School officials take Puerto Rico recruiting trip

March 16, 2007|by DON AINES

CHAMBERSBURG, PA. - Technically, it is not an overseas trip, but Chambersburg Area School District officials are in Puerto Rico this week on a recruiting trip to fill the district's need for more Spanish-speaking teachers and instructors in other subject areas.

Human Resources Director William Hodge and Spanish teacher Alex Ramos went to the U.S. territory to recruit graduates from the University of Puerto Rico and attend a job fair. Superintendent Joseph Padasak told the school board about the recruiting trip Wednesday.

"People are not falling into our laps," Padasak said of the district's efforts to fill openings for math, science and special education, areas where the district is on a No Child Left Behind "watch list" because some subgroups of students have failed to meet proficiency standards.

The district needs to hire teachers in those subjects, and "aggressively recruit" black and Hispanic teachers, he said.

The district has a minority student population of 17 percent, and this year, for the first time, Hispanic students outnumber black students, Assistant Superintendent for Curriculum and Instruction Eric Michael said.


"That's growing about 1 percent a year," Michael said of the Hispanic population.

The key to developing "small learning communities" where students can prosper includes "creating an identity the young person will connect with to enhance their educational experience," Michael said.

In a district with about 600 teachers, the demographics of the staff do not mirror those of the student population, Michael said. The district has seven black teachers and "a handful" of Hispanic teachers, he said.

To fill those content and diversity gaps, the district has made several recruiting trips in the eastern United States, Michael said.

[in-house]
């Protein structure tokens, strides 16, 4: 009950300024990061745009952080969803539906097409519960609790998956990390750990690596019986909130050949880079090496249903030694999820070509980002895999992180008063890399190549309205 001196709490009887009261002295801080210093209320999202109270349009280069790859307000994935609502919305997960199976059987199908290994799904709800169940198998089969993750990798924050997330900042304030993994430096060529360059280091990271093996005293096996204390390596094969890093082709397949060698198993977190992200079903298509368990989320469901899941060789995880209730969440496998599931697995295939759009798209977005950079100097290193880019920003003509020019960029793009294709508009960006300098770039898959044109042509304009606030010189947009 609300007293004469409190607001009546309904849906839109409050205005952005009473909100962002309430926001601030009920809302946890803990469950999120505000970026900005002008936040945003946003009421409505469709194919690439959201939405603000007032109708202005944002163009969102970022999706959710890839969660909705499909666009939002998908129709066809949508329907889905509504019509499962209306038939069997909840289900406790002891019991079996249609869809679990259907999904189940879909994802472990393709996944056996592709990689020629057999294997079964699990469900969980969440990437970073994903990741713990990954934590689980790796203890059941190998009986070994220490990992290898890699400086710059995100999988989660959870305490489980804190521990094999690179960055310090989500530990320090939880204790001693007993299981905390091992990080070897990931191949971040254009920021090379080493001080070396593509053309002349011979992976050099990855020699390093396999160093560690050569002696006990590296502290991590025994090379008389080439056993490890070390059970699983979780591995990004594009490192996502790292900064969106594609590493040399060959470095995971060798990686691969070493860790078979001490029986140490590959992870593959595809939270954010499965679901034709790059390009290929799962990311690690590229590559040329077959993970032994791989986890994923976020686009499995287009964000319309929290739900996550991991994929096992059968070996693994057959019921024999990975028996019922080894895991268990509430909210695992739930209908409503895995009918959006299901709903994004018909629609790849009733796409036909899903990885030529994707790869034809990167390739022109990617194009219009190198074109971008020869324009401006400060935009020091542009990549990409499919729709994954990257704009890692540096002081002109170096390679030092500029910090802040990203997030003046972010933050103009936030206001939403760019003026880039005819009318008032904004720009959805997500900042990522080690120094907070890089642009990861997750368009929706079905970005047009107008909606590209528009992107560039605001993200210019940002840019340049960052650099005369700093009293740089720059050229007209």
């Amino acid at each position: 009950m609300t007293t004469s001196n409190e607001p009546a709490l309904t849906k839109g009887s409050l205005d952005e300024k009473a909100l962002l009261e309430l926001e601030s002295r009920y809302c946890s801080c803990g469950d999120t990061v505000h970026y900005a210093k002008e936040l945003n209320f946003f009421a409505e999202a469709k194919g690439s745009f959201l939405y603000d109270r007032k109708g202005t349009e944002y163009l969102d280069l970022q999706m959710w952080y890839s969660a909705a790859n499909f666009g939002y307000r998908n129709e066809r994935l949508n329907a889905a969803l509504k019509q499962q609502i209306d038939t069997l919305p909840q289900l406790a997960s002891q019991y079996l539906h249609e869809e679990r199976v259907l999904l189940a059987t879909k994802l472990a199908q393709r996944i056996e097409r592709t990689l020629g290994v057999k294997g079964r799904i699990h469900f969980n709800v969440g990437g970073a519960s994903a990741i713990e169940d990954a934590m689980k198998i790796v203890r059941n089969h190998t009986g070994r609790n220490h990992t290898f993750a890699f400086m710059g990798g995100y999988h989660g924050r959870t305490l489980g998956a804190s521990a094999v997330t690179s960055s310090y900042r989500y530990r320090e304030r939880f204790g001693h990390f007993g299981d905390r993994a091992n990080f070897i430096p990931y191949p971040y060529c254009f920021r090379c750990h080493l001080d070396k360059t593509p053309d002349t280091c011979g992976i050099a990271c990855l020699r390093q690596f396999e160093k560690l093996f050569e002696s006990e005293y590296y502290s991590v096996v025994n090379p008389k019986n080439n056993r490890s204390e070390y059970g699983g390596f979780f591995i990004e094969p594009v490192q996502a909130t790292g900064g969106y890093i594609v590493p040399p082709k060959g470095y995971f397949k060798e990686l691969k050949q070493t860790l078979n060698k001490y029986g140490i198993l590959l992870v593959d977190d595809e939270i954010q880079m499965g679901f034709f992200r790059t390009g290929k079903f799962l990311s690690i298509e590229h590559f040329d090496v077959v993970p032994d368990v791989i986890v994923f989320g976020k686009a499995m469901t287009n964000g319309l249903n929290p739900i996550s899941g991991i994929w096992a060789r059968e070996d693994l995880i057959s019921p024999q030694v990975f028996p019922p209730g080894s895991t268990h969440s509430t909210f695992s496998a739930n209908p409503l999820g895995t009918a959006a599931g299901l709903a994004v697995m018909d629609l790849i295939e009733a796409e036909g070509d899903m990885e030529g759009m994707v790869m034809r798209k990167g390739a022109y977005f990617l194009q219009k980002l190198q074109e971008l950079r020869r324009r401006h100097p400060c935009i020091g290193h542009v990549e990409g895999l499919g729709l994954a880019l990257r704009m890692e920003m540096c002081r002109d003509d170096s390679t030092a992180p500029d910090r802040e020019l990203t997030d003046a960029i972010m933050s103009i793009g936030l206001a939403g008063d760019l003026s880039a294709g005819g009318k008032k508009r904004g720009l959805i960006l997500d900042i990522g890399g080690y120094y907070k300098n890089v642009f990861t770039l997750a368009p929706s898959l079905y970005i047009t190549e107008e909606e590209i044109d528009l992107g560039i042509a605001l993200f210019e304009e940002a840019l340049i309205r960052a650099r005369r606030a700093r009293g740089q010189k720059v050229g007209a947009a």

Padasak told the board the Puerto Rico trip was comparable in cost to some other recruiting trips.

Michael said district representatives highlight salaries, access to services and housing to attract new teachers.

The starting salary for a Chambersburg teacher is $41,124. Salaries climb through a 13-step scale to $65,284 for a teacher with a doctorate, he said.

Last month, the administration proposed another recruiting tool, a $5,000 signing bonus for new minority employees and teachers certified in "curricular areas where a teacher shortage exists." Michael said it was pulled from the agenda because it conflicted with the existing teachers' contract.

The list of areas where the district has enough teachers is shorter than where there are deficiencies, Michael said. The district has adequate numbers of teachers with elementary or secondary social studies certifications, he said.

Recruiting could be especially difficult in some subjects. Pennsylvania produced two graduates with Latin education degrees last year, Michael said, even though knowledge of the dead language is useful in both law and medicine.

"We would like to teach Mandarin Chinese ... It's the number one language in the world" and increasingly important in the global economy, he said.

No recruiting trips to China are planned, Michael said.

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